Boeing won a multi-billion dollar (that’s a ‘B’) contract from the US Air Force today. The contract requires that Boeing develop and deliver a new air-refueling tanker, replacing the fifty-year-old KC-135. The significance of this award is staggering, but probably not for the reasons you may be thinking. Sure there will be thousands of jobs created across the United States and there are sure to be new technologies developed as a by-product. Large development projects such as this new award are becoming extinct and in the process, innovation is threatened.
Development programs differ from other maintenance or sustainable programs in that there is always something new to identify and design. Development programs imply that the product of that program will live on for a long time. It’s very satisfying to know that a lot of what I’ve touched still operates and contributes to the companies’ bottom line to this day. I’ve been fortunate to be a part of several development projects and I know that my own ambition to find a better way, develop a new process and re-use or re-engineer an existing technology is higher during these projects.
My first major engineering assignment was at a grass roots chemical plant built in North Carolina. The term ‘grass roots’ is used to describe the construction of a facility from below the ground up. Although the technology for producing the product existed in an older plant in Louisiana, designing and constructing the new plant to produce more for less required new methodologies and processes. As a construction engineer, my responsibilities included reading and understanding the drawings for the structure, piping and electrical systems to assist the construction contractor. Many times I worked with the construction trades to solve an issue like the time a piping line to be installed per the drawings, ran right into the middle of an I-beam. I experienced a freedom to work real time issues with few boundaries. Cost, schedule and quality figured in, but the opportunities for originality abounded. I soon had an insatiable appetite for working with issues that stretched my engineering education and made me want to learn all I could.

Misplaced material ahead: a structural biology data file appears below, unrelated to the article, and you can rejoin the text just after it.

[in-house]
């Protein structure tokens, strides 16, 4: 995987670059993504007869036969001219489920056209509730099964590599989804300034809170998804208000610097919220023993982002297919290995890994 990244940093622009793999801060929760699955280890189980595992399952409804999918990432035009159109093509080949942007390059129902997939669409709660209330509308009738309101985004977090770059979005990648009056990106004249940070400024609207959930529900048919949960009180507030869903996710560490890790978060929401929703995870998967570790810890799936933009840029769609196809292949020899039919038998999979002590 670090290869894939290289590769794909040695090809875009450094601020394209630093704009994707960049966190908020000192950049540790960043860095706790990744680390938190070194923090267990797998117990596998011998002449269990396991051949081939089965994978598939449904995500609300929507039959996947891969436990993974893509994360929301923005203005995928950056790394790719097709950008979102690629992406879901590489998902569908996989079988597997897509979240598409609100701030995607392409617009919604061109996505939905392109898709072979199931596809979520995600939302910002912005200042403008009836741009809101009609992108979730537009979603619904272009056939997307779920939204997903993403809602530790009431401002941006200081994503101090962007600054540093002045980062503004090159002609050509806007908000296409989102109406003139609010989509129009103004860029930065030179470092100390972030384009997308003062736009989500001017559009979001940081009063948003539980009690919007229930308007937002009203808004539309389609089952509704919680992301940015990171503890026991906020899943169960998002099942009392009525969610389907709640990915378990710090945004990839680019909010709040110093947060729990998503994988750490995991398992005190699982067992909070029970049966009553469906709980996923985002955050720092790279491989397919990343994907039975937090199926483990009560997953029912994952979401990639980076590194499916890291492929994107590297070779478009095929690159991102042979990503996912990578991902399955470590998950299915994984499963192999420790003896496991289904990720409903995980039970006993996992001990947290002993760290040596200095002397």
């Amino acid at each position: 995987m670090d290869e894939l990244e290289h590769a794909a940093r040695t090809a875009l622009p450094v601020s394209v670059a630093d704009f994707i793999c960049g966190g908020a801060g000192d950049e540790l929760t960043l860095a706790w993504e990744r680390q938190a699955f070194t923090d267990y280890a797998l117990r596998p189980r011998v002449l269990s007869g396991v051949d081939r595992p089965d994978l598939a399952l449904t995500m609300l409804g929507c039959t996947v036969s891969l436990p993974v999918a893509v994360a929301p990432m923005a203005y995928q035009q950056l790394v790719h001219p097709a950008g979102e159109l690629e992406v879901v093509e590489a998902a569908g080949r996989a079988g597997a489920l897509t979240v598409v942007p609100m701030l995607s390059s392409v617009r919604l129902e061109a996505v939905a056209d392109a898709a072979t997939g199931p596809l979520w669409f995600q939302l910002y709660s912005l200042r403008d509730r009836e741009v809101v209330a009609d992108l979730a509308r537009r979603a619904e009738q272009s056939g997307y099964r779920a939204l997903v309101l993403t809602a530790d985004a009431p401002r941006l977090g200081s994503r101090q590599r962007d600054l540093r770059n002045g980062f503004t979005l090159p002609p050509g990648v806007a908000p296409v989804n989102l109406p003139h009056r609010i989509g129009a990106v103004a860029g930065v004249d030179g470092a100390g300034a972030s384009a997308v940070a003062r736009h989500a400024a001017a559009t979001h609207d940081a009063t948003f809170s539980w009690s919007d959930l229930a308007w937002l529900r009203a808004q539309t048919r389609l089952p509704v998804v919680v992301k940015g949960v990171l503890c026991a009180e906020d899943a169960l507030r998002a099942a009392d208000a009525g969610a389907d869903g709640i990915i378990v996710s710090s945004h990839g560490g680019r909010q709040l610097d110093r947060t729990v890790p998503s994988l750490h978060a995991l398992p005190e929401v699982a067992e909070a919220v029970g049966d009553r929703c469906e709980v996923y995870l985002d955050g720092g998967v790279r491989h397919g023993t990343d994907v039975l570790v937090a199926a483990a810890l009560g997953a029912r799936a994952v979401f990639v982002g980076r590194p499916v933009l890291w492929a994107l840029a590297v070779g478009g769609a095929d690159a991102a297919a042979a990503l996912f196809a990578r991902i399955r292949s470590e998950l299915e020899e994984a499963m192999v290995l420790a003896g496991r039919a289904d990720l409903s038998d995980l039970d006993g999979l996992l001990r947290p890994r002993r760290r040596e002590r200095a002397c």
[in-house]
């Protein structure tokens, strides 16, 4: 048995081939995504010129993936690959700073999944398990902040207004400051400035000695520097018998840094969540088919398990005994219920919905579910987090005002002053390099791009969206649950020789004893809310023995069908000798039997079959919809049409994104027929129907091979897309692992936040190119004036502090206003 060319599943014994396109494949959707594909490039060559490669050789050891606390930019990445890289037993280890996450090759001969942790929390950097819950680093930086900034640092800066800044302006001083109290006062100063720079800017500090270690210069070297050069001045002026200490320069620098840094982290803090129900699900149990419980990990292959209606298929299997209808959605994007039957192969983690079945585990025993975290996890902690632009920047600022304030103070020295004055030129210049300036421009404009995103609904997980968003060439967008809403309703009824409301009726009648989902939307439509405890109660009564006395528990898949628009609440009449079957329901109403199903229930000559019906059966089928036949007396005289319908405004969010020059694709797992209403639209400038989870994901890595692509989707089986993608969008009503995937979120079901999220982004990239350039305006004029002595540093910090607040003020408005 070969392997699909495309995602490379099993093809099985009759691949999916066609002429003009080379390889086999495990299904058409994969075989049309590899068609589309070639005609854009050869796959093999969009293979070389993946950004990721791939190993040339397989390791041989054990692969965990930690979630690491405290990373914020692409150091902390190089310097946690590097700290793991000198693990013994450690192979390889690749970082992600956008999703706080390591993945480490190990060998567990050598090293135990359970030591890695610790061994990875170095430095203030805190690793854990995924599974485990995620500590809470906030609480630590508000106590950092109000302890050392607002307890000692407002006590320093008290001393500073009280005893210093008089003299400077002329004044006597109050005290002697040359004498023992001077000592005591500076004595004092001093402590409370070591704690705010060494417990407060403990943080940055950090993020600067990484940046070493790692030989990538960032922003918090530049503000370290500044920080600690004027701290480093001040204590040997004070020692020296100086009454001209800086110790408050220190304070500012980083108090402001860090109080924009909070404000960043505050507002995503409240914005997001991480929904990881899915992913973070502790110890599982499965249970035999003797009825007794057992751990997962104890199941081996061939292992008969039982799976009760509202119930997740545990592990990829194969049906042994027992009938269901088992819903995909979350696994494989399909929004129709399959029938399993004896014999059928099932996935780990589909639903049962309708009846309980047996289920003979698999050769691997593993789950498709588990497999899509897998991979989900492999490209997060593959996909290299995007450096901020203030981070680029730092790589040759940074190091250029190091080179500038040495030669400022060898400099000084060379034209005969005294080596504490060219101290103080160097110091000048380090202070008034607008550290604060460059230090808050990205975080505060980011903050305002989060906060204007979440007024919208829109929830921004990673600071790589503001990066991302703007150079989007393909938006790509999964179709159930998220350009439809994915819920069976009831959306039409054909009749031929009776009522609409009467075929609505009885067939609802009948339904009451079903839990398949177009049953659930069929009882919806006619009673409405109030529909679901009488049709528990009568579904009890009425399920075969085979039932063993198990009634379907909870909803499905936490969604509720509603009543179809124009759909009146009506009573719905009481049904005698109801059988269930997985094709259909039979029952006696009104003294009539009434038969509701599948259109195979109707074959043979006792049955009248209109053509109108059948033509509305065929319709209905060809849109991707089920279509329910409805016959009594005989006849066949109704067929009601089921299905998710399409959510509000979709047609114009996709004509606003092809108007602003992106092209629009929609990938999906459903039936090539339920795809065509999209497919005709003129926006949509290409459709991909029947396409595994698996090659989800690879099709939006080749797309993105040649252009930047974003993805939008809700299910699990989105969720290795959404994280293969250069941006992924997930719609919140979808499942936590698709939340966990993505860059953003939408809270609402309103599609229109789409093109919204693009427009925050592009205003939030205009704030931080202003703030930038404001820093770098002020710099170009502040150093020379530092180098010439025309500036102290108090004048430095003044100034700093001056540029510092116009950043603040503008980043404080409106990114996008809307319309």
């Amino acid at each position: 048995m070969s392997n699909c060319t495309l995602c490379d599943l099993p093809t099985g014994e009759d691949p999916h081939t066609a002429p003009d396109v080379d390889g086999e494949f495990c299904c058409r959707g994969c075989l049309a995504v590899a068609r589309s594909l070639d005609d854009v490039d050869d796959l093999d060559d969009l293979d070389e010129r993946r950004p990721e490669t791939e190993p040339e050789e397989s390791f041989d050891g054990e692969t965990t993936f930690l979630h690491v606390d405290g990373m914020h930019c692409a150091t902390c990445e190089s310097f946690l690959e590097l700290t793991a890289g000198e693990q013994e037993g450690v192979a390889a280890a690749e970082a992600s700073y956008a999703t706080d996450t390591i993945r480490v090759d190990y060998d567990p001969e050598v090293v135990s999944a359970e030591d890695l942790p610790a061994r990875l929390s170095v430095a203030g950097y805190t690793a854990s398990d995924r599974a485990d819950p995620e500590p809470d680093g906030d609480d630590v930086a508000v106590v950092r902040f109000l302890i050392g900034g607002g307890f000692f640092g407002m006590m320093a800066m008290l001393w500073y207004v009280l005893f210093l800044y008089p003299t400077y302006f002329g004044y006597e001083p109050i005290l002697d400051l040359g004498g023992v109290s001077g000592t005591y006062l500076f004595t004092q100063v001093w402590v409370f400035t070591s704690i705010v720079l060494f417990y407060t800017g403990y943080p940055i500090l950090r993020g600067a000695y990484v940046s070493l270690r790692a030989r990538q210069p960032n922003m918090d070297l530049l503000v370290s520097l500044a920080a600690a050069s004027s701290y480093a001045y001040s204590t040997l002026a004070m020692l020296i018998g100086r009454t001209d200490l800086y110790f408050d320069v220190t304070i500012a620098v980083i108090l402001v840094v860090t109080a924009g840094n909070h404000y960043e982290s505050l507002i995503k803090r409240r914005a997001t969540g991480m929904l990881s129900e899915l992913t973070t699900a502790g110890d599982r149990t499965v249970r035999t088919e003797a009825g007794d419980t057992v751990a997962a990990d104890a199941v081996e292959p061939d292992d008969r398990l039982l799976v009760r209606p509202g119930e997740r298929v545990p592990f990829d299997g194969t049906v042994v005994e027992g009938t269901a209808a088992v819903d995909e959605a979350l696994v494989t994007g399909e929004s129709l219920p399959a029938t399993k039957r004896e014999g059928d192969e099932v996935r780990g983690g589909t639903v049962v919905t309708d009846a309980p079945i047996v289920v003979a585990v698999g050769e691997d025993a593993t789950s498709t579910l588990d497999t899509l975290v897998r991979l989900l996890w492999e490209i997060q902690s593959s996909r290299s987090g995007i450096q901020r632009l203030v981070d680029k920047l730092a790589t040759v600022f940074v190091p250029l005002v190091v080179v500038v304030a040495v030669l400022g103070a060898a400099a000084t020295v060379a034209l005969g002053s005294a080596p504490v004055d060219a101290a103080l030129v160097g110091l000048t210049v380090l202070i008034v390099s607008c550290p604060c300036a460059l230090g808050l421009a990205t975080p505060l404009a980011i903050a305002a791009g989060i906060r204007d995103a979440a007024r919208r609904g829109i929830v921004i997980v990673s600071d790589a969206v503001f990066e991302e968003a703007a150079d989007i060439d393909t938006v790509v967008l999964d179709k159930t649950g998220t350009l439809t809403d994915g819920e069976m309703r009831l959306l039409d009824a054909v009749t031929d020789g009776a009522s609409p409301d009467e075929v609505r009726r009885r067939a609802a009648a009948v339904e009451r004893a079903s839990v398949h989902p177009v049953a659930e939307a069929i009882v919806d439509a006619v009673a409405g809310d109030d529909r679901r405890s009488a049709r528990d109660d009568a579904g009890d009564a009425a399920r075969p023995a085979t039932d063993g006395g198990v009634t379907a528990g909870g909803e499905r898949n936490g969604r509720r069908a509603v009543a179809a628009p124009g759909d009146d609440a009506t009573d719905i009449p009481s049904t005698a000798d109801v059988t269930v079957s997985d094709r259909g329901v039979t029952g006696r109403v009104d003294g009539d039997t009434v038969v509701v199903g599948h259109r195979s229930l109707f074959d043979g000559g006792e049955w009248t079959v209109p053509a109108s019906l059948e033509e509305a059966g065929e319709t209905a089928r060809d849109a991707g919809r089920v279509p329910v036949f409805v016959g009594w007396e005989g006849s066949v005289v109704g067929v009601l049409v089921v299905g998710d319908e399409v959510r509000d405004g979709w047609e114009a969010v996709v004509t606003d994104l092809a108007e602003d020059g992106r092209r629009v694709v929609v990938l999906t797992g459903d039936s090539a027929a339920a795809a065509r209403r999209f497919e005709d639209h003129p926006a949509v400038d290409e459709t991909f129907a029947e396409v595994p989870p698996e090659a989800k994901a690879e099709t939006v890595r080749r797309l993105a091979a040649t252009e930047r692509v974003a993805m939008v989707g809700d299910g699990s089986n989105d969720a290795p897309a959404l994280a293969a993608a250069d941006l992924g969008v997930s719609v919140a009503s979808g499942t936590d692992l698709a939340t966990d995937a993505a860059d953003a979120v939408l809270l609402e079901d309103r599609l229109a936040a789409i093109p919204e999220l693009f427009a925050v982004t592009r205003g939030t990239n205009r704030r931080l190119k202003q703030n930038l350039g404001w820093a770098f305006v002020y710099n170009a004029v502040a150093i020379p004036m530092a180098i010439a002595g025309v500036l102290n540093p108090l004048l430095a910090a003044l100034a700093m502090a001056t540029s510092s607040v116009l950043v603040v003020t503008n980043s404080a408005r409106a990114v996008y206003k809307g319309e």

I’ve been a project engineer for a new plant that produced silicon wafers, which were sold to companies like Intel and Motorola for making computer chips. Technology was constantly changing and our plant had to keep up to the market demand for cleaner, higher quality wafers. I again experienced freedom to innovate by incorporating these new technologies into manufacturing-ready processes and equipment. I loved my job.
In the aerospace industry, I worked to develop hardware requirements for the International Space Station. What a thrill to be part of something that now floats over Earth to this day. Imaginations were encouraged and thinking about life on the ISS in zero gravity forced me to change my point of view on everything I had designed to that point in time.
I’ve been part of two Air Force bomber programs that were awarded development contracts to replace aging equipment with the latest and greatest. Opportunities for innovation abounded. How do you change the display of information and crew interactions from a system that is thirty to fifty years old into a new year 2000 model? Colors and graphics on glass displays were unheard of thirty years ago. Higher processing speeds provided new prospects for original designs.
Most recently I worked on an air-refueling tanker program for international customers. Some of these same principles will be used for the new contract, upgraded for even more recent technologies. This program changed the way aircraft are refueled and it brought a bounty of complex issues that were resolved by STEMs, mechanics and technicians working together to develop innovative solutions. I worked with some of the best minds in the company and through the freedom the program offered, new designs and ideas exploded. To nurse these ideas into implementation, test the concepts and watch them take flight created a satisfaction and gratification for my chosen field.
I consider myself lucky for being able to experience these programs. Gone are the days of large chemical plant installations. Soon to be gone are the days of developing new fleets of military aircraft. Money and profits are huge concerns for companies and governments and they are all learning to maintain what they have at the lowest cost possible. Maintain. It can be the kiss of death for innovation. New ideas have a price tag and the desire to keep costs down competes with the freedom needed to innovate.
Look hard enough and there are some gains to be made within a sustaining effort. It can make you want to try harder, but most of the time, you sink into the rut of ‘why bother’. It falls into the ‘too hard’ pile and the same old ways are easier.
It is great for Boeing and the United States that this air-refueling program will give the STEMs a chance to improve and invent technologies. Let’s hope that there will be other chances to change the world and open the doors to freedom to innovate. It’s what made US strong and what will keep US strong.